This week has been quite an eventful one in the life of our rather unremarkable little hamlet. Described variously as ‘picturesque’ (Oooh!), ‘quaint’ (Aaah!) and ‘sleepy’ (Oi!), our hitherto undistinguished residential aggregation has attracted the national press. Why, you may ask. Ok so you didn’t but you might as well stick around; you’ve got nothing better to do or you wouldn’t be here, right? Apparently Dark Forces have infiltrated our local political environment. Already somewhat right wing, apart from a very few socialists and a larger LibDem enclave whose meetings are apparently attended by one of my cats, the locality was obviously thought fit for an assault by an unpleasant but not banned extremist organisation in the guise of a harmless looking mum who appears to be involved in everything from Scouts to taking out vandals single handed.
Not that we have too many vandals. For the most part the kids here are decent and responsive so that even teenage boys are capable of mustering a social nicety when greeted in the street. Headlines trumpeting the activities of miscreants generally end in the shocking revelation that litter bins were pushed over and bring to mind an article about terrorists hitting a nearby town. After describing in detail across an entire front page the alert, the police, and the evacuation of three shops; the journalist, somewhat unwisely in my view, added the clinching commentary of an eyewitness that it was, ‘Really cold out here!’ Well that’s terrorists for you, no consideration of climate or people’s clothing requirements in the event of being decanted onto the pavement in December.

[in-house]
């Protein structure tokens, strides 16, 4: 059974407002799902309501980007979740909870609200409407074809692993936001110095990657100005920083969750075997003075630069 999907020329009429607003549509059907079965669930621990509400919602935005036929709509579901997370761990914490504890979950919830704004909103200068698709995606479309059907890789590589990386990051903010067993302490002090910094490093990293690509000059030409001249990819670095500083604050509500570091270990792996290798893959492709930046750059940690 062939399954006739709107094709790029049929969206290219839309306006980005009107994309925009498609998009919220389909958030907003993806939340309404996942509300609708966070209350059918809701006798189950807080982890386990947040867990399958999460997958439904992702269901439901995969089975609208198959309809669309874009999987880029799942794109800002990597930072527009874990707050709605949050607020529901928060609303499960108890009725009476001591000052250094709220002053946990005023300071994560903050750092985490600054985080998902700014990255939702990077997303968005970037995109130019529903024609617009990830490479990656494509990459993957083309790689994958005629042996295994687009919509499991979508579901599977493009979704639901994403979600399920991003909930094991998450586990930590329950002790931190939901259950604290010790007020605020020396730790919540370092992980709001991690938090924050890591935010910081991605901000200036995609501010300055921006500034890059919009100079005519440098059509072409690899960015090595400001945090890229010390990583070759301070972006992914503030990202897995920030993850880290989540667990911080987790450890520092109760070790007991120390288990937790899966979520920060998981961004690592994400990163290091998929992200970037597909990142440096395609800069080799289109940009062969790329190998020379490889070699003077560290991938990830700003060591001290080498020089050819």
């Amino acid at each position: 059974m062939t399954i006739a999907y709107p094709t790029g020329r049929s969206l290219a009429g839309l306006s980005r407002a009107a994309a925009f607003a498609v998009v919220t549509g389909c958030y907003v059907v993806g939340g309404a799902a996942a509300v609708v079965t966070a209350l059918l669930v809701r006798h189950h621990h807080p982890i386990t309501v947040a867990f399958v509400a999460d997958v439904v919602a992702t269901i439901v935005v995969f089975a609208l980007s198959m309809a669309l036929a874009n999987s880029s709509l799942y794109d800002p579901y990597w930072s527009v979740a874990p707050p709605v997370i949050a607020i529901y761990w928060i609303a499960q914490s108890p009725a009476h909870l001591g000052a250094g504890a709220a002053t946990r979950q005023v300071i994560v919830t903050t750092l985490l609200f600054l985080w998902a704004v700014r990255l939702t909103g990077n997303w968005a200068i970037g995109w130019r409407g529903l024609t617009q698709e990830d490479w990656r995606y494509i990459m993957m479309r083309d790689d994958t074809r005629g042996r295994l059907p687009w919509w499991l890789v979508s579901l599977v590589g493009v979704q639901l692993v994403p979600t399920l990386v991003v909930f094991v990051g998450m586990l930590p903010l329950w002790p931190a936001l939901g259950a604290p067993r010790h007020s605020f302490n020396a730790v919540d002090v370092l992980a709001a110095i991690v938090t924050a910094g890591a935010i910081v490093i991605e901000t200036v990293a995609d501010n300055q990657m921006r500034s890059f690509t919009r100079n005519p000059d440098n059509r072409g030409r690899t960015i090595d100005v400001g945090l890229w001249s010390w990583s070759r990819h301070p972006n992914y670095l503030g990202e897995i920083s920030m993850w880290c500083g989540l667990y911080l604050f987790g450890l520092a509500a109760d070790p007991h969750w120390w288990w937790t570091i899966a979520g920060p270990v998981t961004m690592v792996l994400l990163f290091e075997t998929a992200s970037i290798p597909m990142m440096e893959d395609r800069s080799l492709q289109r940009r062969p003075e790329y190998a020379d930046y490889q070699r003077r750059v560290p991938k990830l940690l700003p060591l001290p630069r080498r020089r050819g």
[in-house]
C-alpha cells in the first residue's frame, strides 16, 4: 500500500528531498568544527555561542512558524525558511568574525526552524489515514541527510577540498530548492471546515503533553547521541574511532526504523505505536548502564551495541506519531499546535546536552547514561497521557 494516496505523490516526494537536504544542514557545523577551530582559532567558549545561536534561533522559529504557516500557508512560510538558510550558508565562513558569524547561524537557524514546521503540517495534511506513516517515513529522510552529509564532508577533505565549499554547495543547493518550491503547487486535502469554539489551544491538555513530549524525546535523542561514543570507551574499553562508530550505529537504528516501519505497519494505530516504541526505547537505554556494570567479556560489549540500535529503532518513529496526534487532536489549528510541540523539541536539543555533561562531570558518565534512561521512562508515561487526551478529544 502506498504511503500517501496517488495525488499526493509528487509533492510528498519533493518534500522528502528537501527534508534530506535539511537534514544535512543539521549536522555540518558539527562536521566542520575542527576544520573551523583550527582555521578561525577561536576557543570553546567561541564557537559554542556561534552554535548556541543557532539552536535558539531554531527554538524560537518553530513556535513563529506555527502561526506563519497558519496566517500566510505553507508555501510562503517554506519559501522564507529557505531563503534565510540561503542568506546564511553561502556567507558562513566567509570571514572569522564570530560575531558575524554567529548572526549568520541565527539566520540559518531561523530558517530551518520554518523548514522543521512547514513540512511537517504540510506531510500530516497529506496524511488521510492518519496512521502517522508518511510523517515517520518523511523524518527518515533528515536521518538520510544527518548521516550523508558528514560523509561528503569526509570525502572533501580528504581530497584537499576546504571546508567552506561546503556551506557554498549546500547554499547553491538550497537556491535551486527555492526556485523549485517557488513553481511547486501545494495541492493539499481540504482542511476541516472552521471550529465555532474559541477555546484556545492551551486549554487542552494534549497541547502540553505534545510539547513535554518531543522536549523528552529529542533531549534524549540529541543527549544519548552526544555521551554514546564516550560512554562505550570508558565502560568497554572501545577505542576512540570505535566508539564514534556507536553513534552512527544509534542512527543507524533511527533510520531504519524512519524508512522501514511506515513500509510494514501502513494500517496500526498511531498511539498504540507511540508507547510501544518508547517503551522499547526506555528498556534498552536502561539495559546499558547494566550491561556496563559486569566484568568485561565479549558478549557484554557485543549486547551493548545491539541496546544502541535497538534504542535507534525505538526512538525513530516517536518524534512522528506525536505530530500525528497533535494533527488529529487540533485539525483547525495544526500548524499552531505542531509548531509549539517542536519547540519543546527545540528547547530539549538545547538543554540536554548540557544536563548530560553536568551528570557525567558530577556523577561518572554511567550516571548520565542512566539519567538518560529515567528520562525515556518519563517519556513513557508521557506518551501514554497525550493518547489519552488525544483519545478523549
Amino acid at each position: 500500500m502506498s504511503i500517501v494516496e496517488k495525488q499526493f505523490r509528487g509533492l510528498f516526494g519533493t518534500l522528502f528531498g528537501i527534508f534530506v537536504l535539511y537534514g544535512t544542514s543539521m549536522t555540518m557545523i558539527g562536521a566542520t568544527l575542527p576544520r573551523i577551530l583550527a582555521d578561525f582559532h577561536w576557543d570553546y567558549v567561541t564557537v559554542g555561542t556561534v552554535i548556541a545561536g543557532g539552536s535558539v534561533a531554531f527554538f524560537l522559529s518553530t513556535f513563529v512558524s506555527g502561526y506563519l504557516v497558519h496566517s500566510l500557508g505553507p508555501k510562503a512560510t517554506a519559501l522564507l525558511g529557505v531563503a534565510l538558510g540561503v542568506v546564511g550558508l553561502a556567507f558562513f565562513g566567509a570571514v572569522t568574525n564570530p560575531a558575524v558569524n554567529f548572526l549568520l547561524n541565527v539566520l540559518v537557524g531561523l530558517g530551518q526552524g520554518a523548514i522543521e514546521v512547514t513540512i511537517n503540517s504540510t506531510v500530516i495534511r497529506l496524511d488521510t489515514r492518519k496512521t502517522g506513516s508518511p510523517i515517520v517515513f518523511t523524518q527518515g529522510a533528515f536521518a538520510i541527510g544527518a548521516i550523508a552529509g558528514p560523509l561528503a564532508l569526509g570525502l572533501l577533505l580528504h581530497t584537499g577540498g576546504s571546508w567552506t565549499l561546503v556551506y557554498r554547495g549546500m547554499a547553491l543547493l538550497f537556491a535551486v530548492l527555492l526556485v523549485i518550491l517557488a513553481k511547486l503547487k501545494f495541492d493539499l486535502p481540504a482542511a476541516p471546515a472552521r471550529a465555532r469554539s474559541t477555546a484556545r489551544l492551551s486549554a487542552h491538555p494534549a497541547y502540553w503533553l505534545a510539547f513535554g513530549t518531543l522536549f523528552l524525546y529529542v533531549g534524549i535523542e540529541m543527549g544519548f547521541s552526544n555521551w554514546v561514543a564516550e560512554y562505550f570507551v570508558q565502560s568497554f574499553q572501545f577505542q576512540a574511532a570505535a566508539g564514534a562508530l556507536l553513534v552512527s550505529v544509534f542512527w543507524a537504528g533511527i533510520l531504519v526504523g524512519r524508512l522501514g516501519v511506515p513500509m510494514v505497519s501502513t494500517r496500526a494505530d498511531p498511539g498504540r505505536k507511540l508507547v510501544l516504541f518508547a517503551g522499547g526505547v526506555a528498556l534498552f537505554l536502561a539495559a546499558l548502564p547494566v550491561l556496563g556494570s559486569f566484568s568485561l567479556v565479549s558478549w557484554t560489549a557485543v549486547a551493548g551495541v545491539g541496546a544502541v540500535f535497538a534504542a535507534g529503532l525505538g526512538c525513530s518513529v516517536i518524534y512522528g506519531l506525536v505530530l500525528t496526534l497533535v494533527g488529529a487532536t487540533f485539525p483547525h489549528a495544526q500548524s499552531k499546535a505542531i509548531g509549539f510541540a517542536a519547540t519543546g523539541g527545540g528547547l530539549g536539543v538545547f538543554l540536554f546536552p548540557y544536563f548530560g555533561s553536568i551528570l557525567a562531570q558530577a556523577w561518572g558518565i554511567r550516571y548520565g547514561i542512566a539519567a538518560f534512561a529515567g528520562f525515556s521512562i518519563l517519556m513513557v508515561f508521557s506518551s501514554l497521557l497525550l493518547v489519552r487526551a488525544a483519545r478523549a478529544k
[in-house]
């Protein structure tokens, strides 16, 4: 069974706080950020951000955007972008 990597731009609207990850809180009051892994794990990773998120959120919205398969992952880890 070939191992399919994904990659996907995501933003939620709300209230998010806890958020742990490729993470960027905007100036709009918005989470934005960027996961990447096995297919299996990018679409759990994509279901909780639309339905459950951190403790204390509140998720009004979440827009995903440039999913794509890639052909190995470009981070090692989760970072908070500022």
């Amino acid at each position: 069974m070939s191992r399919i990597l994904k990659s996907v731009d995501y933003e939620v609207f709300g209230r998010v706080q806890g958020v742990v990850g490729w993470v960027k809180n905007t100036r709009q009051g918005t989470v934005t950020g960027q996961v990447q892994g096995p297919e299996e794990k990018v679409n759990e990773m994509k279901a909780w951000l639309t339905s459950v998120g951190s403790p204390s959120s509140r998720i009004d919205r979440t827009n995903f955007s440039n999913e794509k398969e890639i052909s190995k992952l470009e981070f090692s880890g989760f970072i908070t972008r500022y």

So anyway – Harmless Mum (HM) decided to get herself co-opted onto the parish council (think Dibley here) which woke up with a start (even the bloke responsible for burials and booking the village hall) and began consulting protocols that hadn’t borne the gaze of human eye since Bob Cratchet’s day. The upshot was a parish council election and the sudden racking up of national interest with retired councillors putting themselves back on the market and a couple of new ones emerging to take up the slack, an ill-judged reaction as it (nearly) turned out.
The village, we were told, was divided with HM cornering the market in other HMs who were evidently able to get past the poisonous politics to the wonderful warm human being beneath, and the rest who consulted Babel Fish which translated ‘community involvement’ as ‘subversive infiltration tactics’. We were out in force. There were paparazzi. Well, one anyway, presumably on the lookout for a rumpus which, disappointingly, did not transpire while I was doing my civic duty at the polling station.
The upshot? According to the parish web site (oh yes, there is one although you can quite easily end up on the god-botherers’ home page and narrowly miss signing up for the graveyard grass-mowing rota) the Good Burghers of the village thwarted the Silly Burghers by just twenty votes. We went back to being journalistically immaterial.
 That’s the BBC’s The Vicar of Dibley with Dawn French, just in case this publication ends up in a time capsule under a bridge.
From Not Being First Fish by P Spencer-Beck. Available from Amazon (non-illustrated edition). Second edition (illustrated) due 2018.